Dear Global Circle Philosophers,

Now that we exist, what do we do – or attempt to do?

Here are some suggestions, in ascending order of ambitiousness and difficulty.

(a) We talk to each other about our efforts, our successes and failures, at doing philosophy as the rational (imaginative and critical) tackling of global problems, in both senses. We give each other support, discuss different approaches, share successes and failures, make suggestions, criticize rival views, suggest things to read, recommend organizations and websites. Our concern is with both education and research.

(b) We campaign for the view that philosophy should have, as its proper basic task, to keep alive awareness of what our fundamental problems are, what our best attempted answers are, how they are inadequate, and how their inadequacy has detrimental implications for science, politics, economics, and other areas of life. We strive to get across the idea that philosophy has, as a proper basic task, to try to improve our attempted solutions to our global problems by putting forward possible solutions and subjecting them to critical scrutiny. And we practise what we preach.

(c) We campaign for universities to include sustained exploration of global problems, in both senses, by means of seminars, symposia, undergraduate and graduate Courses, and public Lectures. We argue that such thinking about global problems should interact, in both directions, with more specialized academic research, and with the social world beyond the university – the public, politicians, the media, bankers, industrialists, and so on. All this, we argue, is essential if universities are to serve humanity rationality – help humanity learn how to make progress towards as good and wise a world as possible.

(d) We campaign to get universities around the world to bring about a revolution in academic inquiry so that they come to put into practice what I have called “wisdom-inquiry” rather than “knowledge-inquiry” – absolutely essential, in my view, if our institutions of learning are to be rationally devoted to helping us solve our grave global problems, and make progress towards as good a world as possible. I have spelled out the case for the urgent need for an academic revolution in book after book, paper after paper. The best detailed account is probably my book “From Knowledge to Wisdom” (Blackwell, 1984; 2nd ed., Pentire Press, 2007). A paper with the same title, published in 2007, giving a summary of the argument, is available online at http://discovery.ucl.ac.uk/view/people/ANMAX22.date.html.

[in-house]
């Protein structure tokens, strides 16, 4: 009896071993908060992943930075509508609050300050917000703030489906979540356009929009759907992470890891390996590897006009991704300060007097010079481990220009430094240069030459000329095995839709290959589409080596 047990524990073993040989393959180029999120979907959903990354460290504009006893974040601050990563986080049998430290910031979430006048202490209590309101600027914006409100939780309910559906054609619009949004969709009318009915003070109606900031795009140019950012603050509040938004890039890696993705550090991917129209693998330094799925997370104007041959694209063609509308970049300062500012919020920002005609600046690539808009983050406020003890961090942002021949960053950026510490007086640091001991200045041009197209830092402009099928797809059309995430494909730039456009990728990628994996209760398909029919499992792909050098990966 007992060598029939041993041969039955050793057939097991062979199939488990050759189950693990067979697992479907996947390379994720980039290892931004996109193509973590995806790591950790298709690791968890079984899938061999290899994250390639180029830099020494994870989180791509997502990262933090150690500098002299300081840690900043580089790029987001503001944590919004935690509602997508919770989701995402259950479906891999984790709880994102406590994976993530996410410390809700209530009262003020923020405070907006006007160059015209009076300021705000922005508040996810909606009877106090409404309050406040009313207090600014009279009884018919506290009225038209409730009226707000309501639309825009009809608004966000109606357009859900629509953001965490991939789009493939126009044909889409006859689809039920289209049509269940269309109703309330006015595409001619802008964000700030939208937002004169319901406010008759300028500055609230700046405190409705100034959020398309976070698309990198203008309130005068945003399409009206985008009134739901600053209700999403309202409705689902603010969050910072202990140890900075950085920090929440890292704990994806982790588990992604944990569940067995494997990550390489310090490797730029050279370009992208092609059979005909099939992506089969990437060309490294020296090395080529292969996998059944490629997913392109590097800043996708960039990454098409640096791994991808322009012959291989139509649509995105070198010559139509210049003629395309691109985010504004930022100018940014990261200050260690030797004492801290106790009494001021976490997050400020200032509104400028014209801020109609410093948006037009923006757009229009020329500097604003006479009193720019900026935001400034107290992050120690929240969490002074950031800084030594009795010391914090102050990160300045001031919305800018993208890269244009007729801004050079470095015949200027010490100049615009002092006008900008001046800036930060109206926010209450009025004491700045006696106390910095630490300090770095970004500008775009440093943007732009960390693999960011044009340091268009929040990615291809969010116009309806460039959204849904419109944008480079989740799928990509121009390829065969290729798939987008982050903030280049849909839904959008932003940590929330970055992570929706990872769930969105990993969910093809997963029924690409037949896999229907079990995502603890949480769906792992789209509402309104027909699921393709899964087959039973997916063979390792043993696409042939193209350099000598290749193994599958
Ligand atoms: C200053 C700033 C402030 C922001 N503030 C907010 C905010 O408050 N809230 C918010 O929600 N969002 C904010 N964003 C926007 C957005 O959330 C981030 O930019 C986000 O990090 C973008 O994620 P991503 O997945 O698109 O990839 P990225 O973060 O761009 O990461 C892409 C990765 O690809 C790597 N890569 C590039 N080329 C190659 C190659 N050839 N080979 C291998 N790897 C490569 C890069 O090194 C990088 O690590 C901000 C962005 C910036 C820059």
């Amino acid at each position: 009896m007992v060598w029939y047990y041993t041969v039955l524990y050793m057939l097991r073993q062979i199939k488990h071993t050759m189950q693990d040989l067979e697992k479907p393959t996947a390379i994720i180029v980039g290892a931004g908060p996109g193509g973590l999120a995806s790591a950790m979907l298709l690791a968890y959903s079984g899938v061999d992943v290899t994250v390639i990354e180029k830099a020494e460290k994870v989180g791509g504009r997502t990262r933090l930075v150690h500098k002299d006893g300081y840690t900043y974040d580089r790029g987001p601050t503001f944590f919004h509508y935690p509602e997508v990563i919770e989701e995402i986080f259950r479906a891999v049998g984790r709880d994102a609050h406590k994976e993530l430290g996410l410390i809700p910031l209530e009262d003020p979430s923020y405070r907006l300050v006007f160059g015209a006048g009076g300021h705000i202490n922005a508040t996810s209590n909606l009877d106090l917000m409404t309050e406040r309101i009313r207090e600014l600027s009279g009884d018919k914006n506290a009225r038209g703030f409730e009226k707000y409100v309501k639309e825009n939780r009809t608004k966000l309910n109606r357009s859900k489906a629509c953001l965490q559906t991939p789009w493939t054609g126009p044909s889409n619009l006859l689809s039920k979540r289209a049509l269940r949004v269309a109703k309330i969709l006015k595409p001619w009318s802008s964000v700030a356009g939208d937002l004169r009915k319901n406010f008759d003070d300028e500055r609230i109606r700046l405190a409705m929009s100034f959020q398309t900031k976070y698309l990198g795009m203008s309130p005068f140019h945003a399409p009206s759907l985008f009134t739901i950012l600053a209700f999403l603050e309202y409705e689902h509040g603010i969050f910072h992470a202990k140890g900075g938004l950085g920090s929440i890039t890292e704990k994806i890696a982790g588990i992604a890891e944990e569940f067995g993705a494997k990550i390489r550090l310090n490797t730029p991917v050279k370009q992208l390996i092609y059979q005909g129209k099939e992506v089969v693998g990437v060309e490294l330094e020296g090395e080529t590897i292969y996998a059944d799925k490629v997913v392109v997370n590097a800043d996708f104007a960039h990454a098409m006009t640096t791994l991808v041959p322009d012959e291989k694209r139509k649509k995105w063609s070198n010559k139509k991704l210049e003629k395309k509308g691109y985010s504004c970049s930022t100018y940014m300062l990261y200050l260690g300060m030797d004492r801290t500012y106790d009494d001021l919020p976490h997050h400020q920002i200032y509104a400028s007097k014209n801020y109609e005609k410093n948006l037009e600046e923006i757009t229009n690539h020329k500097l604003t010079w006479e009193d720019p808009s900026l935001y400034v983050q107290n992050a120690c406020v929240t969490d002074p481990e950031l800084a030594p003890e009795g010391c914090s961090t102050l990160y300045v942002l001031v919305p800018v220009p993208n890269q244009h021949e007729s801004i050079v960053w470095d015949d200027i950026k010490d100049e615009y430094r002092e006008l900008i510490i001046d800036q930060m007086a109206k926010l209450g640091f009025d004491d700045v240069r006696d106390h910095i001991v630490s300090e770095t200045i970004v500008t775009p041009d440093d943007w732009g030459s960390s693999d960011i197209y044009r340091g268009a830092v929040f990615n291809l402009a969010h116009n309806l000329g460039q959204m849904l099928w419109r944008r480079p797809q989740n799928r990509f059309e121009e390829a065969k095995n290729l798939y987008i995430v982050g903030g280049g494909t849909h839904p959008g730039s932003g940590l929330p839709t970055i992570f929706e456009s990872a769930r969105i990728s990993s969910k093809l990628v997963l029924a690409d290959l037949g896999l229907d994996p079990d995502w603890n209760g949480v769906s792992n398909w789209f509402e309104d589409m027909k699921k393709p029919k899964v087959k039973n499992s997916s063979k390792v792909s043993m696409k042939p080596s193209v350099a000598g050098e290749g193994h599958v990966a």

(e) We do what we can to work out what policies we need to implement world-wide to save us from disaster, and what technologies we need to try to develop, and we associate ourselves with those organizations and campaigning groups already working away to resolve our grave global problems. We throw ourselves into the effort to make progress towards as good and wise a world as possible.

These are not meant to be mutually exclusive. And they are not meant to exclude other possible tasks. But (a) to (e) are different from one another, and if we decide to include all of them, then those trying to change the world need to exercise patience with those merely trying to change philosophy, or merely do philosophy, and of course vice versa.

There are other things to consider. Do we get in touch with the media about this amazing new initiative? Do we need to start up a new philosophy journal devoted to philosophy concerned to tackle global problems? Do we need a Big International Conference? Do we need to take part in existing philosophy conferences? Should we respond very publicly next time Stephen Hawking says philosophy is dead?

All good wishes,

Nick Maxwell